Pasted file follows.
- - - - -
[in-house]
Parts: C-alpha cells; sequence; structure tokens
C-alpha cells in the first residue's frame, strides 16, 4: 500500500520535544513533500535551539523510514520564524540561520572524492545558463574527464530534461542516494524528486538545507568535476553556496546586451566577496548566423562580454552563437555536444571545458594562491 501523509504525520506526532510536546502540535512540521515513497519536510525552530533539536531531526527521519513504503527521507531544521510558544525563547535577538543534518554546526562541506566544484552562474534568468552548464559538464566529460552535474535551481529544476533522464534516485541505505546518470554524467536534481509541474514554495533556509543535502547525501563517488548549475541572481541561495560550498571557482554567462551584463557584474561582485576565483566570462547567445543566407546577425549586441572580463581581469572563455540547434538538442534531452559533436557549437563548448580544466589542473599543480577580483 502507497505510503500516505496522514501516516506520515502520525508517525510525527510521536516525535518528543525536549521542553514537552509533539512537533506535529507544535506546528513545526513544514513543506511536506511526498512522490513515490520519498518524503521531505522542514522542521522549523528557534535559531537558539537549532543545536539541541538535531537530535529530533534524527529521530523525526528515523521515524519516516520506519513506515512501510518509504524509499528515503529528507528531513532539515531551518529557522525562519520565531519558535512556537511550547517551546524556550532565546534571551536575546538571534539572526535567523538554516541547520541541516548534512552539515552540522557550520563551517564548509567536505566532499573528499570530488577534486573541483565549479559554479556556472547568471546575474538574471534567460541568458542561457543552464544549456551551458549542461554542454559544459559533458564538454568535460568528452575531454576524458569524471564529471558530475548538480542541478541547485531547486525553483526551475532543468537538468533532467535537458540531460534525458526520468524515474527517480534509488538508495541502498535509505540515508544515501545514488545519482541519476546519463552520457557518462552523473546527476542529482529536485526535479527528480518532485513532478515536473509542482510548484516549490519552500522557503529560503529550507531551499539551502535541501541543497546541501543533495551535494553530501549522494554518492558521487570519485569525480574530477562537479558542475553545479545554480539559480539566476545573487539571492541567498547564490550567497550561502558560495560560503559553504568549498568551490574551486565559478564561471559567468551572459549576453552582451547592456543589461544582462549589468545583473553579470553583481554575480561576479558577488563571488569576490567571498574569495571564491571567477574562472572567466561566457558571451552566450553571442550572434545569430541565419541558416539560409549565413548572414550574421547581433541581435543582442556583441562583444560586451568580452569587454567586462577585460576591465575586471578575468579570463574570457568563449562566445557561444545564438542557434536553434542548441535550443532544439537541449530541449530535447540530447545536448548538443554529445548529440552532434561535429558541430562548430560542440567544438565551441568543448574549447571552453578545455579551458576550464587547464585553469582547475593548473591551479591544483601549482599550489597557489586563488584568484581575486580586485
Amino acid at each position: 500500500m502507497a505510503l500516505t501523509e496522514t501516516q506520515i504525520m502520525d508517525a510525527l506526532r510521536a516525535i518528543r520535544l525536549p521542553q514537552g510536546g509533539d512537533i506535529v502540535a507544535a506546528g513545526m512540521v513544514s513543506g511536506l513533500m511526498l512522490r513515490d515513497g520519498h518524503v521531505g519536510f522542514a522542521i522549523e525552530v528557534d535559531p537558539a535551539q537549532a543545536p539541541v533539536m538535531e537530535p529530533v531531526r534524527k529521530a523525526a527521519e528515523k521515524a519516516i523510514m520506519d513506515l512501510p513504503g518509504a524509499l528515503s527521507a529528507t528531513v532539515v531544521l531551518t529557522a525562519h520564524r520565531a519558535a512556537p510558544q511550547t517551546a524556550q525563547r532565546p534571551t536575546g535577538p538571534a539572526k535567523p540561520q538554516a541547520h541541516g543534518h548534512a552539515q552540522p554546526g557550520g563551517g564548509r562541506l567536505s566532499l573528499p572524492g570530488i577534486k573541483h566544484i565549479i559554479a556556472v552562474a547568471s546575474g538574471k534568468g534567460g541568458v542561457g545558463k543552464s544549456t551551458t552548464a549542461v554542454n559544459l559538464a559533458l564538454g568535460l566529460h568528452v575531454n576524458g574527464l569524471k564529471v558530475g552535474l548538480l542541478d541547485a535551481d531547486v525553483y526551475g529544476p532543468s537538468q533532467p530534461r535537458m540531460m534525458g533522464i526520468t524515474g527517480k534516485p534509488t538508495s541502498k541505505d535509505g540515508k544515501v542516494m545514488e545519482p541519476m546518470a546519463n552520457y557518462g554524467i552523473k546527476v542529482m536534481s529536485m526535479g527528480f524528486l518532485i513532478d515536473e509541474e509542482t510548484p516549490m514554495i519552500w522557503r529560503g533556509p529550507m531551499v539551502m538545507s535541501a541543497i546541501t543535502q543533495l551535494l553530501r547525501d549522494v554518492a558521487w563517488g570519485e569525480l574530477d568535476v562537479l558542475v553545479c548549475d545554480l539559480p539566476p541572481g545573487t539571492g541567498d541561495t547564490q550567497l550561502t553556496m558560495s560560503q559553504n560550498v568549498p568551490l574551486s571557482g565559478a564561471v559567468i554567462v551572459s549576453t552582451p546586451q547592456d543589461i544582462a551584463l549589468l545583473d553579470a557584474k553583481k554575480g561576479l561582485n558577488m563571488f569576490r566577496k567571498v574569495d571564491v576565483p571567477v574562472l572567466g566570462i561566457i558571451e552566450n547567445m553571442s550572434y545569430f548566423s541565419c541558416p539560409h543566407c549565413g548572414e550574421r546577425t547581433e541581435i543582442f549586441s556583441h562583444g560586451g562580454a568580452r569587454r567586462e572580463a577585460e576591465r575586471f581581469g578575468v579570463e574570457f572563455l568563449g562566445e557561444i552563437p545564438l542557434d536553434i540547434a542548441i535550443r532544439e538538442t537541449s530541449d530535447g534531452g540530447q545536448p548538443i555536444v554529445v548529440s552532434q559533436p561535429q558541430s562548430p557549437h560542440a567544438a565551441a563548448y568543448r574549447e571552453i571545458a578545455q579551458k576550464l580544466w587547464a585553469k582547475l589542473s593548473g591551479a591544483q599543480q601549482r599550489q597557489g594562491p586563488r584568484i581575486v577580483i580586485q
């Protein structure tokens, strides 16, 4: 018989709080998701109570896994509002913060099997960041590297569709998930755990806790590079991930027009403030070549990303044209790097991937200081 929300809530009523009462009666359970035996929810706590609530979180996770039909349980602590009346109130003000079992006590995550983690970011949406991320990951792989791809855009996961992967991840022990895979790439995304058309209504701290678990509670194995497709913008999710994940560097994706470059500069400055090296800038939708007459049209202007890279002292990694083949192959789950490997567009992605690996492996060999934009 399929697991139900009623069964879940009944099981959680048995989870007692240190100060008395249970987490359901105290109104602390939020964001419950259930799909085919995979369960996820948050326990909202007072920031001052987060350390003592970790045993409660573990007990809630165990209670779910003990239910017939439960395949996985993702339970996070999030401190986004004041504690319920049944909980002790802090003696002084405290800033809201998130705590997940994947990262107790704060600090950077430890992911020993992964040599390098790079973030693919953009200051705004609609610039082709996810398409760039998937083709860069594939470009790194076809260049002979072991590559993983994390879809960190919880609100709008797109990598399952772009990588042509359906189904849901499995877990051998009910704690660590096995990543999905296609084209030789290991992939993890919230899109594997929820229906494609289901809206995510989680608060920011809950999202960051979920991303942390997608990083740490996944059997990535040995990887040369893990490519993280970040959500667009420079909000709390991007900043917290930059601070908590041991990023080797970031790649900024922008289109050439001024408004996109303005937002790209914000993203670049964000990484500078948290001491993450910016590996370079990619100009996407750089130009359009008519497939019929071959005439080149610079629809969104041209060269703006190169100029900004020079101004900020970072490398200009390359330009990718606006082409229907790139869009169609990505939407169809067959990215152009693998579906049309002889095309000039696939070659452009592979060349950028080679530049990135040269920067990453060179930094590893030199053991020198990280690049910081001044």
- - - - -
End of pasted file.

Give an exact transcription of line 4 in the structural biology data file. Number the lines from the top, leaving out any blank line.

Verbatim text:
Amino acid at each position: 500500500m502507497a505510503l500516505t501523509e496522514t501516516q506520515i504525520m502520525d508517525a510525527l506526532r510521536a516525535i518528543r520535544l525536549p521542553q514537552g510536546g509533539d512537533i506535529v502540535a507544535a506546528g513545526m512540521v513544514s513543506g511536506l513533500m511526498l512522490r513515490d515513497g520519498h518524503v521531505g519536510f522542514a522542521i522549523e525552530v528557534d535559531p537558539a535551539q537549532a543545536p539541541v533539536m538535531e537530535p529530533v531531526r534524527k529521530a523525526a527521519e528515523k521515524a519516516i523510514m520506519d513506515l512501510p513504503g518509504a524509499l528515503s527521507a529528507t528531513v532539515v531544521l531551518t529557522a525562519h520564524r520565531a519558535a512556537p510558544q511550547t517551546a524556550q525563547r532565546p534571551t536575546g535577538p538571534a539572526k535567523p540561520q538554516a541547520h541541516g543534518h548534512a552539515q552540522p554546526g557550520g563551517g564548509r562541506l567536505s566532499l573528499p572524492g570530488i577534486k573541483h566544484i565549479i559554479a556556472v552562474a547568471s546575474g538574471k534568468g534567460g541568458v542561457g545558463k543552464s544549456t551551458t552548464a549542461v554542454n559544459l559538464a559533458l564538454g568535460l566529460h568528452v575531454n576524458g574527464l569524471k564529471v558530475g552535474l548538480l542541478d541547485a535551481d531547486v525553483y526551475g529544476p532543468s537538468q533532467p530534461r535537458m540531460m534525458g533522464i526520468t524515474g527517480k534516485p534509488t538508495s541502498k541505505d535509505g540515508k544515501v542516494m545514488e545519482p541519476m546518470a546519463n552520457y557518462g554524467i552523473k546527476v542529482m536534481s529536485m526535479g527528480f524528486l518532485i513532478d515536473e509541474e509542482t510548484p516549490m514554495i519552500w522557503r529560503g533556509p529550507m531551499v539551502m538545507s535541501a541543497i546541501t543535502q543533495l551535494l553530501r547525501d549522494v554518492a558521487w563517488g570519485e569525480l574530477d568535476v562537479l558542475v553545479c548549475d545554480l539559480p539566476p541572481g545573487t539571492g541567498d541561495t547564490q550567497l550561502t553556496m558560495s560560503q559553504n560550498v568549498p568551490l574551486s571557482g565559478a564561471v559567468i554567462v551572459s549576453t552582451p546586451q547592456d543589461i544582462a551584463l549589468l545583473d553579470a557584474k553583481k554575480g561576479l561582485n558577488m563571488f569576490r566577496k567571498v574569495d571564491v576565483p571567477v574562472l572567466g566570462i561566457i558571451e552566450n547567445m553571442s550572434y545569430f548566423s541565419c541558416p539560409h543566407c549565413g548572414e550574421r546577425t547581433e541581435i543582442f549586441s556583441h562583444g560586451g562580454a568580452r569587454r567586462e572580463a577585460e576591465r575586471f581581469g578575468v579570463e574570457f572563455l568563449g562566445e557561444i552563437p545564438l542557434d536553434i540547434a542548441i535550443r532544439e538538442t537541449s530541449d530535447g534531452g540530447q545536448p548538443i555536444v554529445v548529440s552532434q559533436p561535429q558541430s562548430p557549437h560542440a567544438a565551441a563548448y568543448r574549447e571552453i571545458a578545455q579551458k576550464l580544466w587547464a585553469k582547475l589542473s593548473g591551479a591544483q599543480q601549482r599550489q597557489g594562491p586563488r584568484i581575486v577580483i580586485q